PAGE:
Isolation of Eugenol from Cloves by Steam Distillation and Its Identification by Infrared Spectroscopy

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Isolation of Eugenol from Cloves by Steam Distillation and its Identification by Infrared Spectroscopy

Eim A. Chemist
CHEM 303
June 16, 2005


“Essential oils” are the volatile components associated with the aromas of many plants.1 In this experiment, the essential oil eugenol (the main component of oil of cloves) will be isolated from ground cloves using the technique of steam distillation, which is often used to isolate liquid natural products from plants.2 The principle of steam distillation is based on the fact that two immiscible liquids will boil at a lower temperature than the boiling points of either pure component, because the total vapor pressure of the heterogeneous mixture is simply the sum of the vapor pressures of the individual components (i. e. PT = PoA + PoB, where Po is the vapor pressure of the pure liquids). This leads to a higher vapor pressure for the mixture than would be predicted for a solution using Raoult’s Law (that is PT = PoANA + PoBNB, where N is the mole fraction of the component in the mixture). The higher total vapor pressure leads to a lower boiling point for the mixture than for either single component.2 During the isolation of a liquid natural product by steam distillation, water is one of the components, and the liquid natural product being isolated (which is immiscible with water) is the other component. The product can be steam distilled from the natural source at a relatively low temperature (always less than 100 oC), thus avoiding decomposition of the product.2

Steam distillation can be carried out in two ways: the direct method and the live steam method.3 In the direct method, steam is generated by boiling a mixture of the source of the compound of interest and water. The live steam method is carried out by passing steam from an external source into the distillation flask. The direct method of steam distillation will be used in this experiment and is carried out on a semi-micro scale using the apparatus shown in Figure 1 below:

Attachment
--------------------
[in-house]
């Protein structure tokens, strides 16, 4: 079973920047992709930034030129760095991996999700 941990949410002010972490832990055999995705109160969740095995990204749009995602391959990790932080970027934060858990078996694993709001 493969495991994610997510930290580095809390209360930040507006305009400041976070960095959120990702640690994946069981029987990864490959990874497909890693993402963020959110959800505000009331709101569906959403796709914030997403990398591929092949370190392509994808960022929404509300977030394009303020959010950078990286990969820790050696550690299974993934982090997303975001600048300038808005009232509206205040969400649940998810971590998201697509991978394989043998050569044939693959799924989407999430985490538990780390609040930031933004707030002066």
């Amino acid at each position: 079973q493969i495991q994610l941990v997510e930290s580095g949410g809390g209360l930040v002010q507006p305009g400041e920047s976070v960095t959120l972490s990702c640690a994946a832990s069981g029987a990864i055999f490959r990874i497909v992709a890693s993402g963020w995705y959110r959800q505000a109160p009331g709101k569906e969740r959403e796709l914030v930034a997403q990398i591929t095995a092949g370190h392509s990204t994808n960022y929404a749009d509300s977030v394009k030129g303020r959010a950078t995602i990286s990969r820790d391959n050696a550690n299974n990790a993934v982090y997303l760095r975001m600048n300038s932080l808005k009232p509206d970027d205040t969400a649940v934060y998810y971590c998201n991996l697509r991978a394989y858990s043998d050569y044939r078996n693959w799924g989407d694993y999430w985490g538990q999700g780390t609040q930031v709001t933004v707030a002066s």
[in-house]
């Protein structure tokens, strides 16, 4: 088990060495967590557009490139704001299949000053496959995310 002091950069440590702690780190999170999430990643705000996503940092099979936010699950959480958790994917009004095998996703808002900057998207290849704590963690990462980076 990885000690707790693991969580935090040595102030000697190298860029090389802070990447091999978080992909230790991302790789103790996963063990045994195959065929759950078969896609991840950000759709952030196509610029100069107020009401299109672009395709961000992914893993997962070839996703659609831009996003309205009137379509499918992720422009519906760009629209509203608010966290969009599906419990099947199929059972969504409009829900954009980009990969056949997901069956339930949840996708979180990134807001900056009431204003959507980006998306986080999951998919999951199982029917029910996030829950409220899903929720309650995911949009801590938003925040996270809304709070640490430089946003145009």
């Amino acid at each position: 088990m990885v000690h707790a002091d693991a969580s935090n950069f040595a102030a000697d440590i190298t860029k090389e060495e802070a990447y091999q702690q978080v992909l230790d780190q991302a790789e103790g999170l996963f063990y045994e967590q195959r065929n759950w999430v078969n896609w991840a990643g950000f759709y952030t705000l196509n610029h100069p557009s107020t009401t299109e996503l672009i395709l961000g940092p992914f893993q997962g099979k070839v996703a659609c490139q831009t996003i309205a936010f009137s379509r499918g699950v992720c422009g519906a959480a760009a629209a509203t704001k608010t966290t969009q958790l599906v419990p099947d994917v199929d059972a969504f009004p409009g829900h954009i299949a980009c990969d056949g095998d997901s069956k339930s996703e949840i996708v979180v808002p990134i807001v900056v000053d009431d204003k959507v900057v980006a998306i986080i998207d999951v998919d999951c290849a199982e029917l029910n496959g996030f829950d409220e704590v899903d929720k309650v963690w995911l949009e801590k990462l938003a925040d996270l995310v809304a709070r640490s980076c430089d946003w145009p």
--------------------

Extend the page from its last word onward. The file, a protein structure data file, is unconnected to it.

Figure 14

Ground cloves and water will be charged into the distillation flask shown in the figure. The mixture will then be heated to boiling on a hot plate with an aluminum heating block and the distillate (a eugenol/water mixture) will be collected. The eugenol will then be separated from the water by extraction with methylene chloride. The methylene chloride solution will then be dried, decanted and evaporated to afford the liquid eugenol. The percent recovery from cloves will be determined, and is expected to be about 10%, based on literature data.5 The product will be analyzed by transmission infrared spectroscopy (IR) as a neat sample using NaCl plates6 to confirm its structure. This will be done in two ways: (1) by looking at the major absorptions in the spectrum and comparing them to a correlation table7 and (2) by comparing the spectrum to that of an authentic sample. The major IR absorptions are expected to be 3200 – 3500 cm-1 (OH stretch), 3000 – 3150 cm-1 (sp2 C-H stretch), 1600 – 1680 cm-1 (alkene C=C), and 1400 – 1600 cm-1 (aromatic C=C)7.

Table of Chemical Substances8

Structure/FormulaRoleMol. Wt.MpBpDensity
Methylene chlorideCH2Cl2Solvent84.93-97 oC39 –
40 oC1.32 g/mL
Sodium sulfateNa2SO4Drying agent------------

C10H12O2Product164.20-12 to
-10 oC254 oC1.06 g/mL

Safety Information8


Methylene chlorideNoNoNoYes
Sodium SulfateNoNoNoNo

When heating a reaction apparatus, be sure that it is open to the air so that pressure build up and subsequent rupture of the apparatus does not occur.

When heating liquids, make sure the liquid is stirred (or a boiling chip is added) to prevent “bumping”.

When performing an extraction, make sure to vent the centrifuge tube often to prevent...
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